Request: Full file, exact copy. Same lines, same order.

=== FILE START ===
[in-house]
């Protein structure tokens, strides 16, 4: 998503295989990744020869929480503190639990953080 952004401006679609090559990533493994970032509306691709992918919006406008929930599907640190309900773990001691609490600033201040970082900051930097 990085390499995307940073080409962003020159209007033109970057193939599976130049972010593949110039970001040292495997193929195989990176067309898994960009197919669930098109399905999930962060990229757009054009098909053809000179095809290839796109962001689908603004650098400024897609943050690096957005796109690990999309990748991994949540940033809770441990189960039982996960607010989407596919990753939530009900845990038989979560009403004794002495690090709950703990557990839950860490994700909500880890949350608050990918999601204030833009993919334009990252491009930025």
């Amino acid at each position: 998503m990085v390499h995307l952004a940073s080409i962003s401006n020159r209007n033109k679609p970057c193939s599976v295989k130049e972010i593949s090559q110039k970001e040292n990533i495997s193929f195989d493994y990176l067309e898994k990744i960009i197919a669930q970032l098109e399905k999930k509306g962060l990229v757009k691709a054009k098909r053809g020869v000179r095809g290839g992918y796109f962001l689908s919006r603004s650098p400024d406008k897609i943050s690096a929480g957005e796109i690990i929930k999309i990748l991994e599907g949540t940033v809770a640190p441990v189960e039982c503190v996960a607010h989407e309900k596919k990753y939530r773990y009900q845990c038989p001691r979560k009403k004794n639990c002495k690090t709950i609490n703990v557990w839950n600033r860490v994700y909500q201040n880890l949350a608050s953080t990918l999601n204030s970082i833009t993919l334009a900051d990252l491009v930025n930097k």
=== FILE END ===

[in-house]
């Protein structure tokens, strides 16, 4: 998503295989990744020869929480503190639990953080 952004401006679609090559990533493994970032509306691709992918919006406008929930599907640190309900773990001691609490600033201040970082900051930097 990085390499995307940073080409962003020159209007033109970057193939599976130049972010593949110039970001040292495997193929195989990176067309898994960009197919669930098109399905999930962060990229757009054009098909053809000179095809290839796109962001689908603004650098400024897609943050690096957005796109690990999309990748991994949540940033809770441990189960039982996960607010989407596919990753939530009900845990038989979560009403004794002495690090709950703990557990839950860490994700909500880890949350608050990918999601204030833009993919334009990252491009930025």
């Amino acid at each position: 998503m990085v390499h995307l952004a940073s080409i962003s401006n020159r209007n033109k679609p970057c193939s599976v295989k130049e972010i593949s090559q110039k970001e040292n990533i495997s193929f195989d493994y990176l067309e898994k990744i960009i197919a669930q970032l098109e399905k999930k509306g962060l990229v757009k691709a054009k098909r053809g020869v000179r095809g290839g992918y796109f962001l689908s919006r603004s650098p400024d406008k897609i943050s690096a929480g957005e796109i690990i929930k999309i990748l991994e599907g949540t940033v809770a640190p441990v189960e039982c503190v996960a607010h989407e309900k596919k990753y939530r773990y009900q845990c038989p001691r979560k009403k004794n639990c002495k690090t709950i609490n703990v557990w839950n600033r860490v994700y909500q201040n880890l949350a608050s953080t990918l999601n204030s970082i833009t993919l334009a900051d990252l491009v930025n930097k």